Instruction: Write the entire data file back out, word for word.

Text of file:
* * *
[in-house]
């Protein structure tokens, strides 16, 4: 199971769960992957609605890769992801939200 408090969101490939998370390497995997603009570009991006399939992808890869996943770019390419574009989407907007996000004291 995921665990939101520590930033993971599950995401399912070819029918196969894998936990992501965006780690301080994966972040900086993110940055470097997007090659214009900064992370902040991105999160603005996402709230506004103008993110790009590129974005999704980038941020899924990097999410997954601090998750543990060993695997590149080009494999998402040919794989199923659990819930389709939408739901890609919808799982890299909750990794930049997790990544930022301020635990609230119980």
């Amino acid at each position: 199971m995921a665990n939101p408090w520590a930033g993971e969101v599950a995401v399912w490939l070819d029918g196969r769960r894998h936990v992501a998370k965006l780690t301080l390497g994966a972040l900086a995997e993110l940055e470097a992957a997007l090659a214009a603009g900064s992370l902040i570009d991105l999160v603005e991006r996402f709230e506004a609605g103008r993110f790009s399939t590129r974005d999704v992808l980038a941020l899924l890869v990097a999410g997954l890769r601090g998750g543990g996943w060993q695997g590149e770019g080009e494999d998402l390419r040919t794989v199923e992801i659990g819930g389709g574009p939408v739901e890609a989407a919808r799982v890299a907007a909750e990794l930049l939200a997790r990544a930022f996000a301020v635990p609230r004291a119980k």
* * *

[in-house]
């Protein structure tokens, strides 16, 4: 199971769960992957609605890769992801939200 408090969101490939998370390497995997603009570009991006399939992808890869996943770019390419574009989407907007996000004291 995921665990939101520590930033993971599950995401399912070819029918196969894998936990992501965006780690301080994966972040900086993110940055470097997007090659214009900064992370902040991105999160603005996402709230506004103008993110790009590129974005999704980038941020899924990097999410997954601090998750543990060993695997590149080009494999998402040919794989199923659990819930389709939408739901890609919808799982890299909750990794930049997790990544930022301020635990609230119980």
């Amino acid at each position: 199971m995921a665990n939101p408090w520590a930033g993971e969101v599950a995401v399912w490939l070819d029918g196969r769960r894998h936990v992501a998370k965006l780690t301080l390497g994966a972040l900086a995997e993110l940055e470097a992957a997007l090659a214009a603009g900064s992370l902040i570009d991105l999160v603005e991006r996402f709230e506004a609605g103008r993110f790009s399939t590129r974005d999704v992808l980038a941020l899924l890869v990097a999410g997954l890769r601090g998750g543990g996943w060993q695997g590149e770019g080009e494999d998402l390419r040919t794989v199923e992801i659990g819930g389709g574009p939408v739901e890609a989407a919808r799982v890299a907007a909750e990794l930049l939200a997790r990544a930022f996000a301020v635990p609230r004291a119980k």